Physical durability of PermaNet 2.0 long-lasting insecticidal nets over three to 32 months of use in Ethiopia

Wills, Aprielle B., Smith, Stephen C., Anshebo, Gedeon Y., Graves, Patricia M., Endeshaw, Tekola, Shargie, Estifanos B., Damte, Mesele, Gebre, Teshome, Mosher, Aryc W., Patterson, Amy E., Tesema, Yohannes B., Richards, Frank O., and Emerson, Paul M. (2013) Physical durability of PermaNet 2.0 long-lasting insecticidal nets over three to 32 months of use in Ethiopia. Malaria Journal, 12 (1). 242. pp. 1-13.

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Background: Ethiopia scaled up net distribution markedly starting in 2006. Information on expected net life under field conditions (physical durability and persistence of insecticidal activity) is needed to improve planning for net replacement. Standardization of physical durability assessment methods is lacking.

Methods: Permanet®2.0 long-lasting insecticidal bed nets (LLINs), available for distribution in early 2007, were collected from households at three time intervals. The number, size and location of holes were recorded for 189 nets used for three to six months from nine sites (2007) and 220 nets used for 14 to 20 months from 11 sites (2008). In 2009, a "finger/fist" sizing method classified holes in 200 nets used for 26 to 32 months from ten sites into small (<2 cm), medium (> = 2 to < =10 cm) and large (>10 cm) sizes. A proportionate hole index based on both hole number and area was derived from these size classifications.

Results: After three to six months, 54.5% (95% CI 47.1-61.7%) of 189 LLINs had at least one hole 0.5 cm (in the longest axis) or larger; mean holes per net was 4.4 (SD 8.4), median was 1.0 (Inter Quartile Range [IQR] 0–5) and median size was 1 cm (IQR 1–2). At 14 to 20 months, 85.5% (95% CI 80.1-89.8%) of 220 nets had at least one hole with mean 29.1 (SD 50.1) and median 12 (IQR 3–36.5) holes per net, and median size of 1 cm (IQR 1–2). At 26 to 32 months, 92.5% of 200 nets had at least one hole with a mean of 62.2 (SD 205.4) and median of 23 (IQR 6–55.5) holes per net. The mean hole index was 24.3, 169.1 and 352.8 at the three time periods respectively. Repairs were rarely observed. The majority of holes were in the lower half of the net walls. The proportion of nets in 'poor' condition (hole index >300) increased from 0% at three to six months to 30% at 26 to 32 months.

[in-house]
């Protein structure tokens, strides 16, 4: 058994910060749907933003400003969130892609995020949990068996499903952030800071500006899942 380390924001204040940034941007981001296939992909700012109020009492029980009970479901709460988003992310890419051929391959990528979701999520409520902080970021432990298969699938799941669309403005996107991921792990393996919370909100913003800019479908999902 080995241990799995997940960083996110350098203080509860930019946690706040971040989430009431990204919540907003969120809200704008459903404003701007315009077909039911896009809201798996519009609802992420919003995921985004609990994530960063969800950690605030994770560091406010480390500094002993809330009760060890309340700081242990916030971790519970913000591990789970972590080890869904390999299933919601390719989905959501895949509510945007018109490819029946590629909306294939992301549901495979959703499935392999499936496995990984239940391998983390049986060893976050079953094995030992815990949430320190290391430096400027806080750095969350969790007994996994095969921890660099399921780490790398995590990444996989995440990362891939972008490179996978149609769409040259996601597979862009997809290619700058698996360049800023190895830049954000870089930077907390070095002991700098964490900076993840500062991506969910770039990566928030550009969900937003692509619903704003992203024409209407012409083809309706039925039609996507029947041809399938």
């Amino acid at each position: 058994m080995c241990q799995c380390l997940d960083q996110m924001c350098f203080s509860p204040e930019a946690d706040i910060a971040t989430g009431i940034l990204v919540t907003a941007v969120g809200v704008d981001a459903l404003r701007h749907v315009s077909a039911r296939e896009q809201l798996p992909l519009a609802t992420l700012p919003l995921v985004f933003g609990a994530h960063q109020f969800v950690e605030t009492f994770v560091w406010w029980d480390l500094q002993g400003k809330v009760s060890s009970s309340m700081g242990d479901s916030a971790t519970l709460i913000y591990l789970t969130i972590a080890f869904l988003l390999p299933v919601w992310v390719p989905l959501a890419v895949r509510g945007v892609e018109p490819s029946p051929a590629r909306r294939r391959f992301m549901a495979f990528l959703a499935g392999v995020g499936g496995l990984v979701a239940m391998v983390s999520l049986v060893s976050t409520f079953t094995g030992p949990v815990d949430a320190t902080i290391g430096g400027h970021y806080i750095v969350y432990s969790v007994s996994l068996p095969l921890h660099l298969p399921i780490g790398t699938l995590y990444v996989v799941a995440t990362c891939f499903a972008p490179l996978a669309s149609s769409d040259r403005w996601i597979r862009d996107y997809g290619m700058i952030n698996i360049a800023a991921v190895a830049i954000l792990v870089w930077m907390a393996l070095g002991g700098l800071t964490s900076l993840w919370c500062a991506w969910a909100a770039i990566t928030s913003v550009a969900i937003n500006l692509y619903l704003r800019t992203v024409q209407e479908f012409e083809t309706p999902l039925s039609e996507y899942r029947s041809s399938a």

Conclusions: Net damage began quickly: more than half the nets had holes by three to six months of use, with 40% of holes being larger than 2 cm. Holes continued to accumulate until 92.5% of nets had holes by 26 to 32 months of use. An almost complete lack of repairs shows the need for promoting proper use of nets and repairs, to increase LLIN longevity. Using the hole index, almost one third of the nets were classed as unusable and ineffective after two and a half years of potential use.

Item ID: 28633
Item Type: Article (Research - C1)
ISSN: 1475-2875
Keywords: permanet 2, insecticidal nets, physical durability
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This is an Open Access article distributed under the terms of the Creative Commons Attribution License (, which permits unrestricted use, distribution, and reproduction in any medium, provided the original work is properly cited.

Funders: Carter Center
Date Deposited: 20 Aug 2013 04:28
FoR Codes: 11 MEDICAL AND HEALTH SCIENCES > 1117 Public Health and Health Services > 111799 Public Health and Health Services not elsewhere classified @ 100%
SEO Codes: 92 HEALTH > 9204 Public Health (excl. Specific Population Health) > 920499 Public Health (excl. Specific Population Health) not elsewhere classified @ 100%
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